Processes for separating argon by use of an adsorbent have been proposed. For example, Australian Pat. No. 515,010 describes a process for obtaining argon from a gas mixture comprising argon, oxygen and nitrogen, which comprises introducing this gas mixture into a column packed with two kinds of adsorbents A and B having different adsorptivities toward oxygen and nitrogen and subjecting the gas mixture to repeated PSA operation therein to obtain argon having at least a chosen purity. In this process, it is intended that the two kinds of adsorbents adsorb oxygen and nitrogen, respectively, whereby the argon concentration is increased. This is a process in which different adsorption capacities of two adsorbents toward nitrogen, oxygen and argon are utilized, and nitrogen and oxygen in air are successively adsorbed to separate argon.

In this process, two different adsorbents are packed in a single adsorption column. Hence, it is difficult to make the conditions inside the column optimum for the respective adsorbents, and accordingly, high purity argon cannot be obtained. More specifically, if the conditions inside the column is made optimum for either the adsorbent A or B, for example, optimum for oxygen-adsorption, oxygen is adsorbed but nitrogen is not sufficiently adsorbed because the conditions are not optimum for the other adsorbent. In this case, it follows that the argon obtained contains a considerable amount of nitrogen. Thus, satisfactory operation cannot be conducted. The specification of the above Australian patent does not mention any specific purity of argon obtained, but in such a process, the purity of argon recovered will be not more than 50%.

In view of the above situation, the present inventors have made extensive research on adsorption characteristics of various adsorbents. As a result, it has been found that a carbon molecular sieve whose micro pore diameters have the highest distribution at 3 Å and a zeolite molecular sieve whose micro pore diameters have the highest distribution at 5 Å have different adsorption characteristics at an early stage of adsorption, for example, the carbon molecular sieve, when subjected to adsorption operation for few minutes or more, loses its adsorption-selectivity. That is, it has been found that, when said carbon molecular sieve and said zeolite molecular sieve are packed in one and same adsorption column or one and same mechanism and PSA is conducted, the respective adsorption characteristics cannot be sufficiently utilized. Because said carbon molecular sieve has an adsorption characteristic that in long time adsorption, the molecular sieve adsorb nitrogen and oxygen in equal volumes but at an early stage of adsorption oxygen diffuses into micro pores faster than nitrogen does, it is absolutely necessary for adsorption of oxygen by use of the carbon molecular sieve that separation is conducted by utilizing the above difference in adsorption rate between oxygen and nitrogen, that is, by adopting an adsorption time as short as 1 to 2 min. or less including pressure equalization cycle.

On the other hand, said zeolite molecular sieve has the characteristic that nitrogen is preferentially adsorbed and the nitrogen-adsorption ability thereof has no relation to the adsorption time. In the present invention, in order that the difference in characteristics between the above two adsorbents is effectively utilized, one and the same adsorption column is not packed with the two adsorbents, and each independent PSA apparatus is packed with only one kind of adsorbent, and nitrogen and oxygen are separated and removed stepwise under the optimum operating conditions for the respective adsorbents, whereby argon is obtained.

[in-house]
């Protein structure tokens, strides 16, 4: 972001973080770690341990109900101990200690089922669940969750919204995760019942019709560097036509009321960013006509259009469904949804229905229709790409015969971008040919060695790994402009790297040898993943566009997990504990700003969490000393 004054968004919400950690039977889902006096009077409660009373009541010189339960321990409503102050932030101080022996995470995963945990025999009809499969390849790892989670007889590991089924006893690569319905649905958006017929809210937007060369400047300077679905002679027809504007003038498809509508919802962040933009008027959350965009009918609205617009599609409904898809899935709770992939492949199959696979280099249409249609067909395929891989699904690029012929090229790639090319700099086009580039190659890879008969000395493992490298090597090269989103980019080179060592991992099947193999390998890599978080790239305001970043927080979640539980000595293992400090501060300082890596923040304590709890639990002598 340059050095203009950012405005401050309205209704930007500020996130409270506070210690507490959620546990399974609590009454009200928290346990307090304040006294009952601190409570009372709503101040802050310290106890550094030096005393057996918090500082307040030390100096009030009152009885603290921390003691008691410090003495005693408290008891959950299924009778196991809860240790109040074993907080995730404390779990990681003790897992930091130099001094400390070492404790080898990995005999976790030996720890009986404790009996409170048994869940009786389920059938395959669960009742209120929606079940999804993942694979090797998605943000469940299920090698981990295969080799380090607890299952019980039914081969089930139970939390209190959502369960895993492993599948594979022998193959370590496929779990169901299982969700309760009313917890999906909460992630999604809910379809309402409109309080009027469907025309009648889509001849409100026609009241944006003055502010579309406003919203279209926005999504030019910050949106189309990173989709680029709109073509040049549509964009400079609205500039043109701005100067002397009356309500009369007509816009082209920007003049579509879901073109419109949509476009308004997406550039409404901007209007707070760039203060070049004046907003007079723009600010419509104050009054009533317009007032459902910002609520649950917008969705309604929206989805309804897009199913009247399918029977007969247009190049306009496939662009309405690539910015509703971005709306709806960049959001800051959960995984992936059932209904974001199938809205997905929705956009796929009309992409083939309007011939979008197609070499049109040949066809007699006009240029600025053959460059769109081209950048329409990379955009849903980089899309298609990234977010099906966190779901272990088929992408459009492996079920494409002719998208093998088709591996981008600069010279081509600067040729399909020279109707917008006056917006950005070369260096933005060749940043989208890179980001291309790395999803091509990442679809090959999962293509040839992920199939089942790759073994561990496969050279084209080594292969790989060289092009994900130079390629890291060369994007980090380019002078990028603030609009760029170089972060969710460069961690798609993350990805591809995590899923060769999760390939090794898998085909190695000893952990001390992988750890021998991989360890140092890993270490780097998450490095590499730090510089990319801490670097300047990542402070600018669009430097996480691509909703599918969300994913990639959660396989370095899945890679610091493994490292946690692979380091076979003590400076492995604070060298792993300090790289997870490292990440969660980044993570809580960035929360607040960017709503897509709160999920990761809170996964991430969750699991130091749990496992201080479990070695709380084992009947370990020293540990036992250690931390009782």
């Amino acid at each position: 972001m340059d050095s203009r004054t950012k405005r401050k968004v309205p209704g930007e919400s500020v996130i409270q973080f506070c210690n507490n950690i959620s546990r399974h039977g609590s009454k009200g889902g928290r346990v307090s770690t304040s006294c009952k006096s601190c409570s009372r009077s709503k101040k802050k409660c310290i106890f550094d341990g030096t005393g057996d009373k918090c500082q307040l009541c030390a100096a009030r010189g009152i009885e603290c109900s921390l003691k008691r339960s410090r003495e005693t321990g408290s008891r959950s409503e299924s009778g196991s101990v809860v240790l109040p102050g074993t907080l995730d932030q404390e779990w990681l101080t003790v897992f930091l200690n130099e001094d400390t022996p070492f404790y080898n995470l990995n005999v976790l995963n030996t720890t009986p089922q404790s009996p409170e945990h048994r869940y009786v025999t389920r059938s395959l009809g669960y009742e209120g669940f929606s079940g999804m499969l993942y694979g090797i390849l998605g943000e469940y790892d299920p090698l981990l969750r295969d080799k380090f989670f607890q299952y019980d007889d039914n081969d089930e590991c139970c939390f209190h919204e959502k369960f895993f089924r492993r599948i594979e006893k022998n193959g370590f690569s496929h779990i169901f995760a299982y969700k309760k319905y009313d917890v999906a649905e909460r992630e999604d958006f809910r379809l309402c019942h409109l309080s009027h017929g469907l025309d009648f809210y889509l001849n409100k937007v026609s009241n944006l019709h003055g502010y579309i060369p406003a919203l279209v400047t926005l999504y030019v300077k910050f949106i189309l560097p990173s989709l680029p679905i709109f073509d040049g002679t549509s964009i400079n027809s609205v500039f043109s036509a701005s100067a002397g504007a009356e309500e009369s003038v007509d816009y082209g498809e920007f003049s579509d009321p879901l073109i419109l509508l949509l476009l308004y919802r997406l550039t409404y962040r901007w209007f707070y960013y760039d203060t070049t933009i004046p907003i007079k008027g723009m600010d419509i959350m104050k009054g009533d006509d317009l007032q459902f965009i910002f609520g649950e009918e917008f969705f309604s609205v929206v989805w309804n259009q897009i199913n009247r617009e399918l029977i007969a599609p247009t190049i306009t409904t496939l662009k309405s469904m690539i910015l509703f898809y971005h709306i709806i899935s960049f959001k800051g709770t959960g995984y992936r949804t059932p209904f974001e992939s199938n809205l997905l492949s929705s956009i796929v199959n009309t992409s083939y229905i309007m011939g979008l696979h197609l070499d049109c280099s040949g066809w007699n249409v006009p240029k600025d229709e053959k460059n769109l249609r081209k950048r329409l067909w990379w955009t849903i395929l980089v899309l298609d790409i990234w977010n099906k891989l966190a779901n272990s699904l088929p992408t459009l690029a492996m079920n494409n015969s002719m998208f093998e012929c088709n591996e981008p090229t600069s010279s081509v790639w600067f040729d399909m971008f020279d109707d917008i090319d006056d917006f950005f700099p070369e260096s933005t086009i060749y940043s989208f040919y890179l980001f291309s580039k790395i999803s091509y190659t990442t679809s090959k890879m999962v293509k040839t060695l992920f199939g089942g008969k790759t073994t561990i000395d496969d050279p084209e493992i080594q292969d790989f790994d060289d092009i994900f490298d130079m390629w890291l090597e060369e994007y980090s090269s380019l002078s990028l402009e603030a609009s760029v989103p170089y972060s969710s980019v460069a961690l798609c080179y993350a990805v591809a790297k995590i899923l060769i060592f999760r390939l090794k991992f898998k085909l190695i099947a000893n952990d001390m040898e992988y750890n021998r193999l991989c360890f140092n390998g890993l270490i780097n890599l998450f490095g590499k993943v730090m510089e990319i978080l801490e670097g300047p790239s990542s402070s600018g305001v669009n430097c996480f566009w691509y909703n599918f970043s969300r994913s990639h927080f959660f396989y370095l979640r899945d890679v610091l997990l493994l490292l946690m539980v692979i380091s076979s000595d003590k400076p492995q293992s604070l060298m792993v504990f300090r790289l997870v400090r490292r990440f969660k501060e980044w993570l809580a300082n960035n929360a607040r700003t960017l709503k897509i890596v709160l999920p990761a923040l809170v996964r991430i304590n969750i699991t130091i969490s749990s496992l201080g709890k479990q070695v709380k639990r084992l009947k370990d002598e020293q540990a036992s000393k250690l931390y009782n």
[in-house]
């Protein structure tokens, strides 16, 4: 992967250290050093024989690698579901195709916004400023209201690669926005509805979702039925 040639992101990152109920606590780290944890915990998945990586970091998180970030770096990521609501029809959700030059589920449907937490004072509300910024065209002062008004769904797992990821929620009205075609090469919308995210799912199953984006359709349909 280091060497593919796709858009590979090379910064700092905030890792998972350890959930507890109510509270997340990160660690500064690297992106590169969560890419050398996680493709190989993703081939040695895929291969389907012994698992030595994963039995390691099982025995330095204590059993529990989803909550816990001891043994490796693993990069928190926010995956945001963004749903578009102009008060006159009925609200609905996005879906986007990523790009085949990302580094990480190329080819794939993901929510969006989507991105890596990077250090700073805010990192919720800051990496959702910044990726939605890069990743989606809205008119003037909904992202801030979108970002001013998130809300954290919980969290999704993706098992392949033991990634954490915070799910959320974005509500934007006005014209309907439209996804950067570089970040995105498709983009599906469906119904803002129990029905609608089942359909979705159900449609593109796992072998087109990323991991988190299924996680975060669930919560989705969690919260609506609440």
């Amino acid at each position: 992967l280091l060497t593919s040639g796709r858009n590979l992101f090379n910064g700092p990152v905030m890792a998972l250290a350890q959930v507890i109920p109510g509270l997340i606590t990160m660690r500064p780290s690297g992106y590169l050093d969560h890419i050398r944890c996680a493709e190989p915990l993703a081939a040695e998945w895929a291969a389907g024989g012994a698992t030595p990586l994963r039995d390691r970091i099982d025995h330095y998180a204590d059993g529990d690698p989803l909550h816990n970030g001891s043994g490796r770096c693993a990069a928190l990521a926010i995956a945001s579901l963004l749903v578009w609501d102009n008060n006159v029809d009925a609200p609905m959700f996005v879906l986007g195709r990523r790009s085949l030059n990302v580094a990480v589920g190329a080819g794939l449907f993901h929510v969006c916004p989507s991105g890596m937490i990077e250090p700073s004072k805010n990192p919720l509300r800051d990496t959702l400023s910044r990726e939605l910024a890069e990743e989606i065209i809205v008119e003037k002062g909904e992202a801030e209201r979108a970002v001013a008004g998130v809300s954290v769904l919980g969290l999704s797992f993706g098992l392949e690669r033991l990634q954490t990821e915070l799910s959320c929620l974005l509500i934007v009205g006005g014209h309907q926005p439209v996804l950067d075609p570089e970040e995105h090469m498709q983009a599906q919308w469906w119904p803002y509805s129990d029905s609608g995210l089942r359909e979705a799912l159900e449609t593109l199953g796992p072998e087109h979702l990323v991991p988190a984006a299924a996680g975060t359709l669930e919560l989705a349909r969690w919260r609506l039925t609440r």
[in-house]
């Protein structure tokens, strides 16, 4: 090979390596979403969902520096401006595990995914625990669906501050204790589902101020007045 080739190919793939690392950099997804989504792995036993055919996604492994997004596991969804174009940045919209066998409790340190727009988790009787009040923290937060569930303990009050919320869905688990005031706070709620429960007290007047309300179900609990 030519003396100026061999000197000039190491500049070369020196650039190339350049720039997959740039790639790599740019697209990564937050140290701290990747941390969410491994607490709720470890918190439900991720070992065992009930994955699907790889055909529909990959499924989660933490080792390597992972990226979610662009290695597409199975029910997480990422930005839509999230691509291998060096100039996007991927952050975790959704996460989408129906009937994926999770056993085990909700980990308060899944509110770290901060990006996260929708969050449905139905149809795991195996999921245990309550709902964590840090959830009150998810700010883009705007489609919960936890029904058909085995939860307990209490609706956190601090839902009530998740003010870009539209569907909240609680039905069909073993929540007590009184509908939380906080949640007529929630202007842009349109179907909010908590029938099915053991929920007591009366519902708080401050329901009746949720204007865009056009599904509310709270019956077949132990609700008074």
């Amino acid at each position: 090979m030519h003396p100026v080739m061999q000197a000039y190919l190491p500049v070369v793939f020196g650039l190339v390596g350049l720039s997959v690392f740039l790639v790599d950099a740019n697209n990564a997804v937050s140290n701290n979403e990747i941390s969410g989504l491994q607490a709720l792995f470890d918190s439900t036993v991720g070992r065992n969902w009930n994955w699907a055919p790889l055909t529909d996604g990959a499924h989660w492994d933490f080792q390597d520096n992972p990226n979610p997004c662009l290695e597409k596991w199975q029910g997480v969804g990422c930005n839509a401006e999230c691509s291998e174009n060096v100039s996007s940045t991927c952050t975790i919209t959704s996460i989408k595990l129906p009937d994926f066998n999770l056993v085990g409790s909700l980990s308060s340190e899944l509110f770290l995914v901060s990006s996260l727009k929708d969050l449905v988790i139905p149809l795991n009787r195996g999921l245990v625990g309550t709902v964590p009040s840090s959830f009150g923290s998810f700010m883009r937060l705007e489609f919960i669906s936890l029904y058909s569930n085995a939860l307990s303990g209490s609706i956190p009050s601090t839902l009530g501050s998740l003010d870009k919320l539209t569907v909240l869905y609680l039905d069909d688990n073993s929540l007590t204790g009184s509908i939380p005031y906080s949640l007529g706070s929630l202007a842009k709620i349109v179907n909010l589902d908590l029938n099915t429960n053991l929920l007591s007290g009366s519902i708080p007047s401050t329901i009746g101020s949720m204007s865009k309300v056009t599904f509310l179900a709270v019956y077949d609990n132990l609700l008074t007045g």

According to the present invention, there is provided a process for selectively obtaining argon and oxygen by a PSA method from the starting gas comprising oxygen as the major component and at least 3% of argon, characterized by subjecting said starting gas to a PSA operation in a carbon molecular sieve-packed adsorption apparatus to obtain concentrated argon and at the same time high concentration oxygen. Preferably, there is provided a process for obtaining high concentration argon from air as the starting gas by a PSA method, characterized by introducing air into a zeolite molecular sieve-packed adsorption apparatus and then into a carbon molecular sieve-packed adsorption apparatus and subjecting air to a PSA operation independently in each thereof to obtain concentrated argon and high concentration oxygen simultaneously.

The present invention will be explained specifically with reference to the accompanying drawings.

FIG. 1 shows a diagramatic representation of apparatus for carrying out the process of the present invention.

FIG. 2 shows the sequence and time cycle in the apparatus of FIG. 1.

FIG. 3 shows a diagramatic representation of another apparatus for carrying out the process of the present invention.

FIGS. 4 to 7 show the sequences and time cycles in the apparatus of FIG. 3. In FIGS. 1 and 3,

______________________________________A'     Compressor     I      Vacuum pumpA      Air blower     J      Buffer tankB'     Vacuum pump    K      Secondary argon tankB      Vacuum pump    L      Hydrogen bombC'     Primary argon tank                 M      Oxygen-removingC      Crude oxygen tank     ApparatusD'     High concentration                 N      Cooler  oxygen tank    O      High concentrationD      Gas compressor        argon tankE      Cooler         P      Vacuum pumpF      Vacuum pump    Q      CoolerG      High concentration                 R      Buffer tank  oxygen tank    S      Recovered argon tankH      Primary argon tank                 T      Vacuum pump______________________________________